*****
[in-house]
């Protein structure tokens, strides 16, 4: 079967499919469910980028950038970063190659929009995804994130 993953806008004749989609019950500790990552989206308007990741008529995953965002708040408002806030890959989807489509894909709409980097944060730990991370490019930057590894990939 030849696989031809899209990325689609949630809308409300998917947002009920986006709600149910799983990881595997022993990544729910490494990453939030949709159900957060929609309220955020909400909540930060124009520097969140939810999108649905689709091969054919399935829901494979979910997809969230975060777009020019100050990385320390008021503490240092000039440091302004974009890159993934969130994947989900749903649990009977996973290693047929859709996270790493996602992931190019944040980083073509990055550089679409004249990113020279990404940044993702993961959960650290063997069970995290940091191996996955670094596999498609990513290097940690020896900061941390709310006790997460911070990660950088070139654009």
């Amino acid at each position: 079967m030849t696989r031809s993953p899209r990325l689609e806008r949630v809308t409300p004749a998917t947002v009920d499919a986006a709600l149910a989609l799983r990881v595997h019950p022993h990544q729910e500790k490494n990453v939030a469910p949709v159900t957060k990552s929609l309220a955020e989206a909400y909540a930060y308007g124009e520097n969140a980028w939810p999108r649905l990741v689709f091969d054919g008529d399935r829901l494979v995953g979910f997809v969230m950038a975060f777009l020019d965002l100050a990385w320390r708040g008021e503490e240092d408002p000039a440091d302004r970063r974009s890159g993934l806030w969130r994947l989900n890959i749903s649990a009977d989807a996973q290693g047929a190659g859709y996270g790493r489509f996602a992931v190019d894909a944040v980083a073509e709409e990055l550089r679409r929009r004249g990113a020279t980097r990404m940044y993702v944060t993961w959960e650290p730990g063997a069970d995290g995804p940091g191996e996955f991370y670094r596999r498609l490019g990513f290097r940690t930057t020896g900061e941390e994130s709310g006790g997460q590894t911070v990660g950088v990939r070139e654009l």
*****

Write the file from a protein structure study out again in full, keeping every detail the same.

[in-house]
């Protein structure tokens, strides 16, 4: 079967499919469910980028950038970063190659929009995804994130 993953806008004749989609019950500790990552989206308007990741008529995953965002708040408002806030890959989807489509894909709409980097944060730990991370490019930057590894990939 030849696989031809899209990325689609949630809308409300998917947002009920986006709600149910799983990881595997022993990544729910490494990453939030949709159900957060929609309220955020909400909540930060124009520097969140939810999108649905689709091969054919399935829901494979979910997809969230975060777009020019100050990385320390008021503490240092000039440091302004974009890159993934969130994947989900749903649990009977996973290693047929859709996270790493996602992931190019944040980083073509990055550089679409004249990113020279990404940044993702993961959960650290063997069970995290940091191996996955670094596999498609990513290097940690020896900061941390709310006790997460911070990660950088070139654009």
């Amino acid at each position: 079967m030849t696989r031809s993953p899209r990325l689609e806008r949630v809308t409300p004749a998917t947002v009920d499919a986006a709600l149910a989609l799983r990881v595997h019950p022993h990544q729910e500790k490494n990453v939030a469910p949709v159900t957060k990552s929609l309220a955020e989206a909400y909540a930060y308007g124009e520097n969140a980028w939810p999108r649905l990741v689709f091969d054919g008529d399935r829901l494979v995953g979910f997809v969230m950038a975060f777009l020019d965002l100050a990385w320390r708040g008021e503490e240092d408002p000039a440091d302004r970063r974009s890159g993934l806030w969130r994947l989900n890959i749903s649990a009977d989807a996973q290693g047929a190659g859709y996270g790493r489509f996602a992931v190019d894909a944040v980083a073509e709409e990055l550089r679409r929009r004249g990113a020279t980097r990404m940044y993702v944060t993961w959960e650290p730990g063997a069970d995290g995804p940091g191996e996955f991370y670094r596999r498609l490019g990513f290097r940690t930057t020896g900061e941390e994130s709310g006790g997460q590894t911070v990660g950088v990939r070139e654009l």